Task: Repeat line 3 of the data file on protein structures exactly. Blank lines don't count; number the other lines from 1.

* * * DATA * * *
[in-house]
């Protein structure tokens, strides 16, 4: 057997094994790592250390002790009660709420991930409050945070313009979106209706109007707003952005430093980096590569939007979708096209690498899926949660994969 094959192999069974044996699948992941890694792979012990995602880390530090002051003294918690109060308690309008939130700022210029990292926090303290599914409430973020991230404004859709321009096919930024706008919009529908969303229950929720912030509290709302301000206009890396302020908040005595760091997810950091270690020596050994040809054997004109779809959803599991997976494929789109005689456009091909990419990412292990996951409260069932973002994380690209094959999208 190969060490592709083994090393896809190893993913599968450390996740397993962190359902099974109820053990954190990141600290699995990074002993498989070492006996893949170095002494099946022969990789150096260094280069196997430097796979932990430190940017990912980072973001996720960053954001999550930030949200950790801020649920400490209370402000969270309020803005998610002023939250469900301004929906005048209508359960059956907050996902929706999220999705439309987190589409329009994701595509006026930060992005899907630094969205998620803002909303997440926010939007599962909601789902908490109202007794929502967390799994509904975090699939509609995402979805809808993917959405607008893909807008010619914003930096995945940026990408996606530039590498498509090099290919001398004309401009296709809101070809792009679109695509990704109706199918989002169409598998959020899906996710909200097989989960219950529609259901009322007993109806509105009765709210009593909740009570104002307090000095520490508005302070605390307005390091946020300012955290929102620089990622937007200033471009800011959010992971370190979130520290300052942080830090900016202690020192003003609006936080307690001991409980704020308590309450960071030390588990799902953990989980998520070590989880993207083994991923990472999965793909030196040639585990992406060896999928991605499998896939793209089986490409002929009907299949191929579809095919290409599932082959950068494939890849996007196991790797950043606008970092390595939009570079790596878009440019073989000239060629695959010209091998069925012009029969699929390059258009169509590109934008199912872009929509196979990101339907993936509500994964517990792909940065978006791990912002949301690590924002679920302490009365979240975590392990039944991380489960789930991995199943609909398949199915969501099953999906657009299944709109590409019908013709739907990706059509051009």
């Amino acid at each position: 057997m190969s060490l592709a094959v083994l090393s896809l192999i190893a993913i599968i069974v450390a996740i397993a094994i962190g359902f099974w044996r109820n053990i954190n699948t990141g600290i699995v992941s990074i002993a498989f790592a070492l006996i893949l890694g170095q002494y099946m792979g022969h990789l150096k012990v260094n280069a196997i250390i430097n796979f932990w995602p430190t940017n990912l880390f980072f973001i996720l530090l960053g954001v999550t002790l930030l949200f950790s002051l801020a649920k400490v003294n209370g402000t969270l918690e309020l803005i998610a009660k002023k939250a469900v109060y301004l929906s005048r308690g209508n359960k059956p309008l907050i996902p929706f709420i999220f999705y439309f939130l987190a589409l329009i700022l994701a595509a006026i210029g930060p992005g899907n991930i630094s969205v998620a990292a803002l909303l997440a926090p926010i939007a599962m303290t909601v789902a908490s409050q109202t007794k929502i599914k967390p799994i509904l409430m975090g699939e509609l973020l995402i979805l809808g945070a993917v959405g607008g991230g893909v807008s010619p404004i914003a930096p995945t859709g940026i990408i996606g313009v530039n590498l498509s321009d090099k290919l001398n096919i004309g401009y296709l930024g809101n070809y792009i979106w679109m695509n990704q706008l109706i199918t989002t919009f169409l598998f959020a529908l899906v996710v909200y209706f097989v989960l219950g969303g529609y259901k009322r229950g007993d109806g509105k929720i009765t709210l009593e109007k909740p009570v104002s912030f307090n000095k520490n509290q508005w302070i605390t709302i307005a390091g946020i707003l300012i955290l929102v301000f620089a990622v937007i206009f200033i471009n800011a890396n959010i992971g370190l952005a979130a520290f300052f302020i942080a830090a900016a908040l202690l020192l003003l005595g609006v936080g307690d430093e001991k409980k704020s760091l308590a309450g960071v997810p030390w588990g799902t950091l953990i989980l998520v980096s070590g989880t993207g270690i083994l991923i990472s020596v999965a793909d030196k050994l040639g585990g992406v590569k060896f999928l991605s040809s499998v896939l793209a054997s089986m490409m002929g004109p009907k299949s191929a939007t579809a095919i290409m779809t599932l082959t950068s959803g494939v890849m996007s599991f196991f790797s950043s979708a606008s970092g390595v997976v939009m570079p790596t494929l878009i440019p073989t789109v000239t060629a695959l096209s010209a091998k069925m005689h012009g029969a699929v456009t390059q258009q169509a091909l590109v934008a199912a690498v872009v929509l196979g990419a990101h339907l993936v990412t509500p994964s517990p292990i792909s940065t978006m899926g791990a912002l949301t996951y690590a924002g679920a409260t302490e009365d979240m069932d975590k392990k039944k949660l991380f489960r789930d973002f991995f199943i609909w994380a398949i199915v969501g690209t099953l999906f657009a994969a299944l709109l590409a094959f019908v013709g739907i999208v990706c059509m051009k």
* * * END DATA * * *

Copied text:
């Amino acid at each position: 057997m190969s060490l592709a094959v083994l090393s896809l192999i190893a993913i599968i069974v450390a996740i397993a094994i962190g359902f099974w044996r109820n053990i954190n699948t990141g600290i699995v992941s990074i002993a498989f790592a070492l006996i893949l890694g170095q002494y099946m792979g022969h990789l150096k012990v260094n280069a196997i250390i430097n796979f932990w995602p430190t940017n990912l880390f980072f973001i996720l530090l960053g954001v999550t002790l930030l949200f950790s002051l801020a649920k400490v003294n209370g402000t969270l918690e309020l803005i998610a009660k002023k939250a469900v109060y301004l929906s005048r308690g209508n359960k059956p309008l907050i996902p929706f709420i999220f999705y439309f939130l987190a589409l329009i700022l994701a595509a006026i210029g930060p992005g899907n991930i630094s969205v998620a990292a803002l909303l997440a926090p926010i939007a599962m303290t909601v789902a908490s409050q109202t007794k929502i599914k967390p799994i509904l409430m975090g699939e509609l973020l995402i979805l809808g945070a993917v959405g607008g991230g893909v807008s010619p404004i914003a930096p995945t859709g940026i990408i996606g313009v530039n590498l498509s321009d090099k290919l001398n096919i004309g401009y296709l930024g809101n070809y792009i979106w679109m695509n990704q706008l109706i199918t989002t919009f169409l598998f959020a529908l899906v996710v909200y209706f097989v989960l219950g969303g529609y259901k009322r229950g007993d109806g509105k929720i009765t709210l009593e109007k909740p009570v104002s912030f307090n000095k520490n509290q508005w302070i605390t709302i307005a390091g946020i707003l300012i955290l929102v301000f620089a990622v937007i206009f200033i471009n800011a890396n959010i992971g370190l952005a979130a520290f300052f302020i942080a830090a900016a908040l202690l020192l003003l005595g609006v936080g307690d430093e001991k409980k704020s760091l308590a309450g960071v997810p030390w588990g799902t950091l953990i989980l998520v980096s070590g989880t993207g270690i083994l991923i990472s020596v999965a793909d030196k050994l040639g585990g992406v590569k060896f999928l991605s040809s499998v896939l793209a054997s089986m490409m002929g004109p009907k299949s191929a939007t579809a095919i290409m779809t599932l082959t950068s959803g494939v890849m996007s599991f196991f790797s950043s979708a606008s970092g390595v997976v939009m570079p790596t494929l878009i440019p073989t789109v000239t060629a695959l096209s010209a091998k069925m005689h012009g029969a699929v456009t390059q258009q169509a091909l590109v934008a199912a690498v872009v929509l196979g990419a990101h339907l993936v990412t509500p994964s517990p292990i792909s940065t978006m899926g791990a912002l949301t996951y690590a924002g679920a409260t302490e009365d979240m069932d975590k392990k039944k949660l991380f489960r789930d973002f991995f199943i609909w994380a398949i199915v969501g690209t099953l999906f657009a994969a299944l709109l590409a094959f019908v013709g739907i999208v990706c059509m051009k």